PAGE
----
Ransomware Attacks on Hospitals on The Rise

The recent spate of ransomware attacks on hospitals continues. In the last few days, two more attacks on Southern Californian hospitals have been announced.

Ransomware is a form of malware that encrypts files to prevent the victims from accessing their data. Ransomware is spread predominantly via email, although web-borne attacks are also being used to install the malicious software on end user devices.

Once installed, ransomware searches for a wide range of file types and locks them with powerful encryption. Infections can also spread laterally resulting in files on multiple computers and servers being locked.

Recent Ransomware Attacks on Hospitals

Eight ransomware attacks on hospitals have recently been reported, four of which were in the United States, with two reported infections in Canada, and two in Germany. These attacks could well be the tip of the iceberg. Not all ransomware attacks on hospitals are reported. Some healthcare providers prefer to keep attacks secret and quietly resolve the issue by paying a ransom.

Hospitals Recently Hit with Ransomware Infections

  • Chino Valley Medical Center, Chino, CA
  • Desert Valley Hospital, Victorville, CA
  • Ottawa Hospital, Ontario, Canada
  • Methodist Hospital, Henderson, KY
  • Norfolk General Hospital, Simcoe, Ontario, Canada
  • Lukas Hospital, Neuss, Germany
  • Klinikum Arnsberg hospital, Arnsberg, Germany
  • Hollywood Presbyterian Medical Center, Los Angeles, CA

In the case of infections involving the encryption of PHI, keeping quiet may not be an option. If attackers have infiltrated a network and have encrypted protected health information, this could be classed as a data breach. Ransomware attacks on hospitals are reportable unless covered entities can demonstrate a low probability of PHI being compromised. For that to be the case, a covered entity would need to prove that PHI was not accessed or viewed by the attackers.

Locky Ransomware Used in Recent Attacks on U.S. Hospitals

The recent ransomware attacks on hospitals have mostly involved ransomware called Locky, which has been used on all four of the reported attacks on U.S. Hospitals. The attack on Ottawa Hospital involved a variant of Cryptolocker called WinPlock, while Norfolk Hospital was attacked using Teslacrypt ransomware.

Locky ransomware replaces file extensions with the .locky suffix, but also uses powerful encryption to scramble the data stored in the files. A security key is required to remove the encryption, and that key is held by the attackers and only released if a ransom is paid.

Regardless of the type of ransomware used to attack hospitals, the result is the same. If a ransom is not paid, files will remain encrypted. That does not mean data will be lost if the ransom is not paid, as it is usually possible to restore encrypted data from backup files.

Hospitals are required to perform regular backups of patient data under HIPAA regulations, so a ransomware attack on a HIPAA-compliant hospital should not require the ransom to be paid in order to recover data. If backups have been performed daily, and backup files securely stored off site, loss of data should be minimal.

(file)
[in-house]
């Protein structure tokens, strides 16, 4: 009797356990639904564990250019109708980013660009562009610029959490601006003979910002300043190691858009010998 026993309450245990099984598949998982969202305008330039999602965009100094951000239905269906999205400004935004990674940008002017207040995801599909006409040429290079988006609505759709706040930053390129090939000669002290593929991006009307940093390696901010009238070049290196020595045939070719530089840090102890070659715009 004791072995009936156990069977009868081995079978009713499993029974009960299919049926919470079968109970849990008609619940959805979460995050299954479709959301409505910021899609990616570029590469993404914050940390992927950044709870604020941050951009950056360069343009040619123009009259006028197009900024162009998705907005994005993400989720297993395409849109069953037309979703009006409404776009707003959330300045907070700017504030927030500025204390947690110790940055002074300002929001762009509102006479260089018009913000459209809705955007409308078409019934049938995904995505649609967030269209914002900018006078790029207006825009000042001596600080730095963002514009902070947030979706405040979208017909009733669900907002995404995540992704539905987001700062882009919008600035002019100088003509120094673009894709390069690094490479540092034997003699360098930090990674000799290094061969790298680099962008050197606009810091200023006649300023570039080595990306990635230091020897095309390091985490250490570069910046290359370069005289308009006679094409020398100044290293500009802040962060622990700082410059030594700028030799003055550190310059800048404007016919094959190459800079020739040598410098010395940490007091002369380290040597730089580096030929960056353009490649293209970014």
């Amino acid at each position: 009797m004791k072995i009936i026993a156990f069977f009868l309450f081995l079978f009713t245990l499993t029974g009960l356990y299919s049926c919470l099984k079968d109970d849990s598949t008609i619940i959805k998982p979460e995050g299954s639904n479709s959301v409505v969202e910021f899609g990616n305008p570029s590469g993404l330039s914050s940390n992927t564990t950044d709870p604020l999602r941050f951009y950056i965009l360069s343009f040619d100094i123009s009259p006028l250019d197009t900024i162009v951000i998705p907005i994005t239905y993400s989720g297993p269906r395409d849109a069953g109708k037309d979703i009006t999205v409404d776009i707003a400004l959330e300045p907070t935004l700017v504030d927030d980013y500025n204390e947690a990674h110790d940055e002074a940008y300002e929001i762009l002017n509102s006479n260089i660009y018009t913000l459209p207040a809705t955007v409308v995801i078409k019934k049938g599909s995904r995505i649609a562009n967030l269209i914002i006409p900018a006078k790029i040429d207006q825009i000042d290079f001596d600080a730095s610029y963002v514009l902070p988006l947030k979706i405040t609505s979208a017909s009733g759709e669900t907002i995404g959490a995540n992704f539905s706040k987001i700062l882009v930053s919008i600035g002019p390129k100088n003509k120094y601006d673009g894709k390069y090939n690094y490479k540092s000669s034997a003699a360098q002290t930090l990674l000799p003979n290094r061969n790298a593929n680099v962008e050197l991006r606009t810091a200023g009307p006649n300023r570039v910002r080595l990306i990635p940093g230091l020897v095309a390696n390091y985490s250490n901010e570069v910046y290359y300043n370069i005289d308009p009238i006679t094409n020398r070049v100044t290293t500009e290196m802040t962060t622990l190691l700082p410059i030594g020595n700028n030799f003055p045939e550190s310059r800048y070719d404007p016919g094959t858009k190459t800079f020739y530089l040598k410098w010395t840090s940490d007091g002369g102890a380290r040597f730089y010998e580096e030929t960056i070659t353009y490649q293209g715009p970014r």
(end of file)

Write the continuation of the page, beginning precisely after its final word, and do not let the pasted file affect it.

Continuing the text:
However, Locky and other forms of ransomware are capable of encrypting files on network drives and portable storage devices connected to an infected computer, server, or network. If backup device has not been disconnected, there is a possibility that backup files may also be encrypted. In such cases, hospitals may have no alternative but to give in to attackers’ demands.

Individual infections usually see a ransom demand for a payment of 0.5 to 1.0 Bitcoin (between $200 and $400). However, ransomware attacks on hospitals have seen much higher demands made. The attack on Hollywood Presbyterian Medical Center in February was accompanied with a ransom demand of 40 Bitcoin – approximately $17,000. Hollywood Presbyterian Medical Center felt that paying the ransom was the best option. Other hospitals have not disclosed how much the attackers have asked to unlock files.

How to Protect Against Ransomware

There are two aspects of protection that hospitals must consider. The first being to prevent ransomware from being installed on computers and the second is to make sure that if infection does occur, data can be recovered. The first requires education of the entire workforce along with security solutions such as anti-virus and anti-malware software, spam filters, and web filters.

Ransomware is commonly spread via spam email. This can be as an email attachment, but recently attacks have occurred as a result of other malware and malicious macros. Attackers may also gain access to privileged accounts via phishing campaigns and then use those accounts to install the malicious software.

Education must therefore encompass a wide range of security elements, such as phishing avoidance, email best practices, and safe Internet use. It is also essential that staff members are instructed what do if they believe they may have inadvertently installed malware or ransomware, or if they have received a suspicious email. Fast action by IT departments can help to contain an attack and limited the damage caused.

Should ransomware attacks on hospitals occur, recovery will be dependent on backup systems.  Ransomware may delete backup files so it is essential that backups are stored offline. This is vital because attackers can’t be relied upon to supply functioning keys. In some cases, attackers have tweaked ransomware making it impossible to decrypt files. The lack of a viable backup in such cases could be catastrophic. The lack of a viable data backup will leave hospitals with no alternative but to pay the ransom.

Author: Richard Anderson

Richard Anderson is the Editor-in-Chief of NetSec.news